I'm just watching from the sidelines here, but it seems that there is a serious lack of communication - it sounds like Carbonfiberboy is saying that it's ok to run your paceline into traffic and risk a collision with a gravel truck rather than slow down and risk having the rest of the line collide with each other. I'm sure that's not what he's saying, but I'm not sure exactly what he IS saying. I ride a parkway that has a number of groups riding in pacelines, and I'd like to know what the correct behavior is for a paceline approaching an intersection.

Despite all this back-and-forth, I still don't know...
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Old 07-30-14, 11:05 AM   #59
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I'm just watching from the sidelines here, but it seems that there is a serious lack of communication - it sounds like Carbonfiberboy is saying that it's ok to run your paceline into traffic and risk a collision with a gravel truck rather than slow down and risk having the rest of the line collide with each other. I'm sure that's not what he's saying, but I'm not sure exactly what he IS saying. I ride a parkway that has a number of groups riding in pacelines, and I'd like to know what the correct behavior is for a paceline approaching an intersection.

Despite all this back-and-forth, I still don't know...
It's very simple. When, as in the case I presented, you see an intersection ahead, but aren't sure how it's controlled, about 200' away you ease off on the power. As it gets closer and you still can't see the control, you shout "SLOWING" and after a bit, gently apply the brakes, slowing enough so that you could stop if necessary. Then when you see the stop sign, you shout either "STOPPING" or "COMPLETE STOP" and stop. The point is that you are responsible.

Should you be a complete f*up, as in the case presented, and ride full tilt up to the stop sign, you are still responsible. You have perhaps 20 milliseconds to make the correct decision. What that decision should be is impossible to prejudge. You have to be there. It is complicated. As it turned out in this case, all the streets were deserted and it would have been better to slow slightly, but continue. I slowed, rode around the mess, and continued without putting a foot down. If there should be traffic, entirely permissible to jam on the brakes and cause a pile-up. Still your responsibility. Ride responsibly is what I've been saying. Unbelievable.

On the subject of responsibility, the other thing is "Hold your line!" Unless you are about to lead people over something dangerous, like a sewer grate or 4X4 or lost muffler, hold your line. You should be looking far enough ahead to smoothly avoid and point out bad things. Again, it's complicated, a constant stream of judgement calls.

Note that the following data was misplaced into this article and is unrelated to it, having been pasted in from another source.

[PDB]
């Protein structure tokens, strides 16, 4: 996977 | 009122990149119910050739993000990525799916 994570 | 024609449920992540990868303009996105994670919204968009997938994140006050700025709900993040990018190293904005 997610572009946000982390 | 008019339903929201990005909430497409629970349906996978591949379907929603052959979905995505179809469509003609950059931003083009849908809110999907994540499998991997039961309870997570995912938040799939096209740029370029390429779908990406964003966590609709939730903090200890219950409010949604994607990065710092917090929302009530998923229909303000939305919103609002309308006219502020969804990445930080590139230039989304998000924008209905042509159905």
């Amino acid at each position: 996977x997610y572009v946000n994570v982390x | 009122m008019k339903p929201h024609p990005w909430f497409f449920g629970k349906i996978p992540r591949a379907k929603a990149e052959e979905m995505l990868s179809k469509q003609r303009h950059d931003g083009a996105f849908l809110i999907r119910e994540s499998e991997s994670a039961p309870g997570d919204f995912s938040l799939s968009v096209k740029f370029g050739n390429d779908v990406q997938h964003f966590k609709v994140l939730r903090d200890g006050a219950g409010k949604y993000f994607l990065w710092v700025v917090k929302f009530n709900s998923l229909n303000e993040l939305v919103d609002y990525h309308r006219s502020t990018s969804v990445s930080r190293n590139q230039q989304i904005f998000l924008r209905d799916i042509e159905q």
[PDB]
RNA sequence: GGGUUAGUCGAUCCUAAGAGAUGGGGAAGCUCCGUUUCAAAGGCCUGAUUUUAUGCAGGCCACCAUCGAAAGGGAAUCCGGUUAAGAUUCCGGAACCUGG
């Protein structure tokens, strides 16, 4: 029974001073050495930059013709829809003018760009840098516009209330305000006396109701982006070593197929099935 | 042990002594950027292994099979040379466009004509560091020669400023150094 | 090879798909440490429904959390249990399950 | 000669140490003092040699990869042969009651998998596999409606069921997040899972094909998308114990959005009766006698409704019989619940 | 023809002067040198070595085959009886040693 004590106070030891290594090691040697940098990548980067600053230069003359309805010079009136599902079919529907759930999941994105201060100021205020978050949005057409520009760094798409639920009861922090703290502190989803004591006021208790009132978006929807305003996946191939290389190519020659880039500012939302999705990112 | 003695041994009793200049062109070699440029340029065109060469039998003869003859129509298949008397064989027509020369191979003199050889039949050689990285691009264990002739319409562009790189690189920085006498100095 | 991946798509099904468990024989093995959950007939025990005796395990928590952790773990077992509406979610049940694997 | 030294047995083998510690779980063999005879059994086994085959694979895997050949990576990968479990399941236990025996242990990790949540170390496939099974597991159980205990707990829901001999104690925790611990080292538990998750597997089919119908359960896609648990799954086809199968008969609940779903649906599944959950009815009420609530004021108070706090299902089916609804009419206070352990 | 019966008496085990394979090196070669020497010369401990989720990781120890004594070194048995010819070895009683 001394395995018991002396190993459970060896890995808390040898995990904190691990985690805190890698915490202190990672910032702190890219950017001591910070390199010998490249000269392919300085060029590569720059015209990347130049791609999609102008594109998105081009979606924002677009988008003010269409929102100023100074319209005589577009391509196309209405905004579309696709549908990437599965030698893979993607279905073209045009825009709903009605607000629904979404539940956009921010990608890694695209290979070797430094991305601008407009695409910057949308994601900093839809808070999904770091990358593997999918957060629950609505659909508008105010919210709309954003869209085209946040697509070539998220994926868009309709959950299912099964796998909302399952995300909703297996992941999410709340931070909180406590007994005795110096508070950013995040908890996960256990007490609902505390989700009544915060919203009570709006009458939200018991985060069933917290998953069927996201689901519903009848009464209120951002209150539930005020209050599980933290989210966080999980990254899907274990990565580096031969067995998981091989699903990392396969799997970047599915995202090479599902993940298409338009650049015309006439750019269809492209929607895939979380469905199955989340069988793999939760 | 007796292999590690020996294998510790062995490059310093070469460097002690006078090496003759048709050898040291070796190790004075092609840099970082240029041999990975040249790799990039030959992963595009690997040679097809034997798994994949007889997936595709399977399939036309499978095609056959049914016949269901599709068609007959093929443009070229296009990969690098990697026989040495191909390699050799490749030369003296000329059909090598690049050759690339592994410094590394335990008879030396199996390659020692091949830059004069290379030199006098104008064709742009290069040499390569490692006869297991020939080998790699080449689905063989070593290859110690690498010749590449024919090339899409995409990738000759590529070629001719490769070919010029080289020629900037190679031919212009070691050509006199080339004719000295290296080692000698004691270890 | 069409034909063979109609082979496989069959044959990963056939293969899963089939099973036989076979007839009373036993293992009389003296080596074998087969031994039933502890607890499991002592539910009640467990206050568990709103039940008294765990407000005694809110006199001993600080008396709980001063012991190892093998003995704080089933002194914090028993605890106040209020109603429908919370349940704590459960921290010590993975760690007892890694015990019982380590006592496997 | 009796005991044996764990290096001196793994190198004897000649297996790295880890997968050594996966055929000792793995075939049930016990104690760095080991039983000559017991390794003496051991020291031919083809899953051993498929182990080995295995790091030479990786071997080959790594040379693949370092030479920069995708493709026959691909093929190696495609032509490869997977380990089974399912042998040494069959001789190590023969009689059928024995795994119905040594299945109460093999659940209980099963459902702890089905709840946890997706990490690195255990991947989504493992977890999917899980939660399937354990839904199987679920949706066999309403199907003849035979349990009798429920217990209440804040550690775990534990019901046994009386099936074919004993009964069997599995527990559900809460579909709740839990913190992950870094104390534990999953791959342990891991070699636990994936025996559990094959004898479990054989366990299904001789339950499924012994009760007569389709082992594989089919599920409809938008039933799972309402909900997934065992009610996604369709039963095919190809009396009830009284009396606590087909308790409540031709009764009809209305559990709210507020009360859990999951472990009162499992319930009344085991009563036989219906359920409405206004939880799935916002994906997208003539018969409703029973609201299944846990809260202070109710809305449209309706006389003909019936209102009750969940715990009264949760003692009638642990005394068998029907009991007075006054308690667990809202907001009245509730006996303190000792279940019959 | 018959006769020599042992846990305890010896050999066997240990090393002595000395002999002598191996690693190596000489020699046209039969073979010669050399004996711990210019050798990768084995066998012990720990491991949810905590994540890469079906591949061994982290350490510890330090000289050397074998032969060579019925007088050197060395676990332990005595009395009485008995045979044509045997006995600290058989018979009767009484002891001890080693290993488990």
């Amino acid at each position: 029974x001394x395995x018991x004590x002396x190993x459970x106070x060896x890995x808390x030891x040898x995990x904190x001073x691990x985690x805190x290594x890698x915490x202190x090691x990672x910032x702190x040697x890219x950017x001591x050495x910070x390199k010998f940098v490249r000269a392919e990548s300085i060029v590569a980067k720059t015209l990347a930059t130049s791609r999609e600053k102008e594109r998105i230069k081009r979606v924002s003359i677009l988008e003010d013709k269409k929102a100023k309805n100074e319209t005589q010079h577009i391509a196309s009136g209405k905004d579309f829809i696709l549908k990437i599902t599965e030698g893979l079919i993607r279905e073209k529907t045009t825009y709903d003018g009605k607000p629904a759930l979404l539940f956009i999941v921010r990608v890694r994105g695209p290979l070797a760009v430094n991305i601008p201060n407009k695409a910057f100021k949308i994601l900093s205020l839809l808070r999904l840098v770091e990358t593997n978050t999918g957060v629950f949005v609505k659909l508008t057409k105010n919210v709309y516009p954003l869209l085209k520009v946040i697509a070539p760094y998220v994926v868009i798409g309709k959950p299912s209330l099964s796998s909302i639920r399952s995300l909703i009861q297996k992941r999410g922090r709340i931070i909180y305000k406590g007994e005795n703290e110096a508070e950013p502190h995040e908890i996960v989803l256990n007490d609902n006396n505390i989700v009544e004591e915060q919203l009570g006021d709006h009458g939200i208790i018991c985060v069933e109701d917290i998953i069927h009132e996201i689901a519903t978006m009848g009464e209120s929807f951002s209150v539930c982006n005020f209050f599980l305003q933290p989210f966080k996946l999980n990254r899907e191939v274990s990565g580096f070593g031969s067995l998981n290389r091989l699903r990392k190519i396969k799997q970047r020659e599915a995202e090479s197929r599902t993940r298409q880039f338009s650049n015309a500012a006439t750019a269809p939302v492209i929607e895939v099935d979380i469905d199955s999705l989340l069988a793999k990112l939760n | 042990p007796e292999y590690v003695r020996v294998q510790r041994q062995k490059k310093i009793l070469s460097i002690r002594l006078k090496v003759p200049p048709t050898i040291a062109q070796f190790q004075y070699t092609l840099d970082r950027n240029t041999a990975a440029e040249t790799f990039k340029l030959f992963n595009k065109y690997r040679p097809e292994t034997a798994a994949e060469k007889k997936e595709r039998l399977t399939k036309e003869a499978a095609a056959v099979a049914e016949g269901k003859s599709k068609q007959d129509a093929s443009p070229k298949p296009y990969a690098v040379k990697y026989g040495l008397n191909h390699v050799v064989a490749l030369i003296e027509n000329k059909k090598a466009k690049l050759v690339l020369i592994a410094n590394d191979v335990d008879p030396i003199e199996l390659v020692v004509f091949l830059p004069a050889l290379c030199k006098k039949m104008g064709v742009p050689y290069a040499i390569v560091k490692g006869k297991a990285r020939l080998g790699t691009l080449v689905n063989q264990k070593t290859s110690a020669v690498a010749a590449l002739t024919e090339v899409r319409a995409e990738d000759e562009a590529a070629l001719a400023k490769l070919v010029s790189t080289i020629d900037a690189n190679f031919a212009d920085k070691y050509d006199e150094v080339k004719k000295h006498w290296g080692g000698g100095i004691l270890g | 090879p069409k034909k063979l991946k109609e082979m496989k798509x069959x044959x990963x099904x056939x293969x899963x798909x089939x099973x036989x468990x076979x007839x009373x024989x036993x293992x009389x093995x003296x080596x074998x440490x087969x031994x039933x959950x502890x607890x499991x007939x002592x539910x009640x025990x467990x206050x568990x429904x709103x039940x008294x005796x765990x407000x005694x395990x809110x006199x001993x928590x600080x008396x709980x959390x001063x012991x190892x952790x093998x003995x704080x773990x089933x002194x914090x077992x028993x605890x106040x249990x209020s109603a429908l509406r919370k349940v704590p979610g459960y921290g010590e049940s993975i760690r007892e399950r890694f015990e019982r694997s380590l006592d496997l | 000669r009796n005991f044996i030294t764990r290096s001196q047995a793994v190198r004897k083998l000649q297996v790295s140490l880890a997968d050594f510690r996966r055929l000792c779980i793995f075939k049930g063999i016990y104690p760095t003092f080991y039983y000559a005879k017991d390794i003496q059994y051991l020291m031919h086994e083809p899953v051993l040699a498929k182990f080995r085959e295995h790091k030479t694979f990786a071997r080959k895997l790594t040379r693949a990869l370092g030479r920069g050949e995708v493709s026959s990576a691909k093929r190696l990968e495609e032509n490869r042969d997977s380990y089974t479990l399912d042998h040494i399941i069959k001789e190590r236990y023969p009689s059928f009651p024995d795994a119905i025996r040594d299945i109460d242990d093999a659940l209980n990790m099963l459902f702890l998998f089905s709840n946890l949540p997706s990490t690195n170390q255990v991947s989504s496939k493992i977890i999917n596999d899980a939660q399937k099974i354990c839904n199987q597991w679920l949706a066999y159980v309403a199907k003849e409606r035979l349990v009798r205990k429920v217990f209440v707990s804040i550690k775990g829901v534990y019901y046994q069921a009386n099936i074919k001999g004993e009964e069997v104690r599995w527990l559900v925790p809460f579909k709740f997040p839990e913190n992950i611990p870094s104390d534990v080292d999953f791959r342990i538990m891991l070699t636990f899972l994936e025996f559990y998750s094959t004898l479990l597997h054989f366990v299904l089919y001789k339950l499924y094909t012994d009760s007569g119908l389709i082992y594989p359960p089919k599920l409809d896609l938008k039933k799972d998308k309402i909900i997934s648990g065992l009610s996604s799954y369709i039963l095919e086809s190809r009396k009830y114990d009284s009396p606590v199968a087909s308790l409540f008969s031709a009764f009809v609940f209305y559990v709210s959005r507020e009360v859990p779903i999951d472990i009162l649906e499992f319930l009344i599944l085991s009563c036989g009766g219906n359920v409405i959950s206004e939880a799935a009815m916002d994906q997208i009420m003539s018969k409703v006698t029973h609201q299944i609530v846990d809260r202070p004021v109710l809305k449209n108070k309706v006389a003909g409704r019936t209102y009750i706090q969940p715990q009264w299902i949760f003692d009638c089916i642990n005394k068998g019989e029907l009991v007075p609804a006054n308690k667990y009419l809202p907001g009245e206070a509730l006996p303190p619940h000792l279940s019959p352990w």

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Old 07-30-14, 11:20 AM   #60
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Wow. When you are at the head of a paceline or on the front of a peloton, you are responsible for the riders behind you. It amazes me that some folks completely don't get that. They'd rather reduce it down to scofflaw vs. law abiding. As long as they're law abiding, it doesn't matter what they do. No, no, never take responsibility for your actions. Like I said, stay away from me. Hey, you stopped. Ignore the noise behind you.

I'm trying to teach a lesson here, but I guess it's too subtle.
I ride in pacelines regularly, no lessons necessary here. And guess what, we stop at stop signs and red lights, and nobody crashes. You probably wouldn't get along too well in our pacelines either.
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Old 07-30-14, 10:43 PM   #61
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… so I guess we’re Freds, eh?
On the contrary, the description of the individuals in your rant pretty well define what it means to be a Fred. Good on you Biker395 for obeying traffic laws and setting a good example for less experienced riders.
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Old 07-31-14, 09:39 AM   #62
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I ride in pacelines regularly, no lessons necessary here. And guess what, we stop at stop signs and red lights, and nobody crashes. You probably wouldn't get along too well in our pacelines either.
One of the most highly rated clubs in my area rides in a formal paceline (2 X 2, turning turns pulling, calling out all down the line hazards, actions etc). There is a A, B and C group and you must start in C and be invited into B and then, if truly worthy, A. If you even thought of running a light or stop sign, you would be told to not ride with the club anymore... while the whole formality of this club drives me crazy and stresses me out, I give them kudoes for sticking to their standards...
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Old 07-31-14, 09:58 AM   #63